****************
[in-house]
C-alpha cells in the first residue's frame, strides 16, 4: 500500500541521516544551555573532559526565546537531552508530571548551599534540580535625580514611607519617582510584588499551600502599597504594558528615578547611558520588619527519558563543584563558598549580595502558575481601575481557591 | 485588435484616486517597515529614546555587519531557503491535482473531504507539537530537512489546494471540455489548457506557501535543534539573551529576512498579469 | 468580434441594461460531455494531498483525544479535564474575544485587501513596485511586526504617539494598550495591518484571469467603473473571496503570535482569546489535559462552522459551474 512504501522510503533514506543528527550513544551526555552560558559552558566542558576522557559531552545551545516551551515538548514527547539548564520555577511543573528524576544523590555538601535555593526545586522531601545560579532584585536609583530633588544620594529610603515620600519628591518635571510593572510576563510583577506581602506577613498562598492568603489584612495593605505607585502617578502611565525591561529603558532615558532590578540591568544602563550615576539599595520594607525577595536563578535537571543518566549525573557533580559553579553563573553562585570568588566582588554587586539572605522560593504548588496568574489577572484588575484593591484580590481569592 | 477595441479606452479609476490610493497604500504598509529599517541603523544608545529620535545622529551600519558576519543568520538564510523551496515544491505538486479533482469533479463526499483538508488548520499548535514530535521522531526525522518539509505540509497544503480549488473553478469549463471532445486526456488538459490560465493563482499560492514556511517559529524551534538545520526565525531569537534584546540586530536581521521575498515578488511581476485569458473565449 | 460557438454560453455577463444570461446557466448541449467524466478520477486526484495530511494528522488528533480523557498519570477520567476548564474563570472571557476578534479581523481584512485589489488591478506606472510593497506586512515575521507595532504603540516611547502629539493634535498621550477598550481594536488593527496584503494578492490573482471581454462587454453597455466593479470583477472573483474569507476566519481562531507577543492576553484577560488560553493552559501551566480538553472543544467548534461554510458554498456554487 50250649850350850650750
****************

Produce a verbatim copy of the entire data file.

[in-house]
C-alpha cells in the first residue's frame, strides 16, 4: 500500500541521516544551555573532559526565546537531552508530571548551599534540580535625580514611607519617582510584588499551600502599597504594558528615578547611558520588619527519558563543584563558598549580595502558575481601575481557591 | 485588435484616486517597515529614546555587519531557503491535482473531504507539537530537512489546494471540455489548457506557501535543534539573551529576512498579469 | 468580434441594461460531455494531498483525544479535564474575544485587501513596485511586526504617539494598550495591518484571469467603473473571496503570535482569546489535559462552522459551474 512504501522510503533514506543528527550513544551526555552560558559552558566542558576522557559531552545551545516551551515538548514527547539548564520555577511543573528524576544523590555538601535555593526545586522531601545560579532584585536609583530633588544620594529610603515620600519628591518635571510593572510576563510583577506581602506577613498562598492568603489584612495593605505607585502617578502611565525591561529603558532615558532590578540591568544602563550615576539599595520594607525577595536563578535537571543518566549525573557533580559553579553563573553562585570568588566582588554587586539572605522560593504548588496568574489577572484588575484593591484580590481569592 | 477595441479606452479609476490610493497604500504598509529599517541603523544608545529620535545622529551600519558576519543568520538564510523551496515544491505538486479533482469533479463526499483538508488548520499548535514530535521522531526525522518539509505540509497544503480549488473553478469549463471532445486526456488538459490560465493563482499560492514556511517559529524551534538545520526565525531569537534584546540586530536581521521575498515578488511581476485569458473565449 | 460557438454560453455577463444570461446557466448541449467524466478520477486526484495530511494528522488528533480523557498519570477520567476548564474563570472571557476578534479581523481584512485589489488591478506606472510593497506586512515575521507595532504603540516611547502629539493634535498621550477598550481594536488593527496584503494578492490573482471581454462587454453597455466593479470583477472573483474569507476566519481562531507577543492576553484577560488560553493552559501551566480538553472543544467548534461554510458554498456554487 50250649850350850650750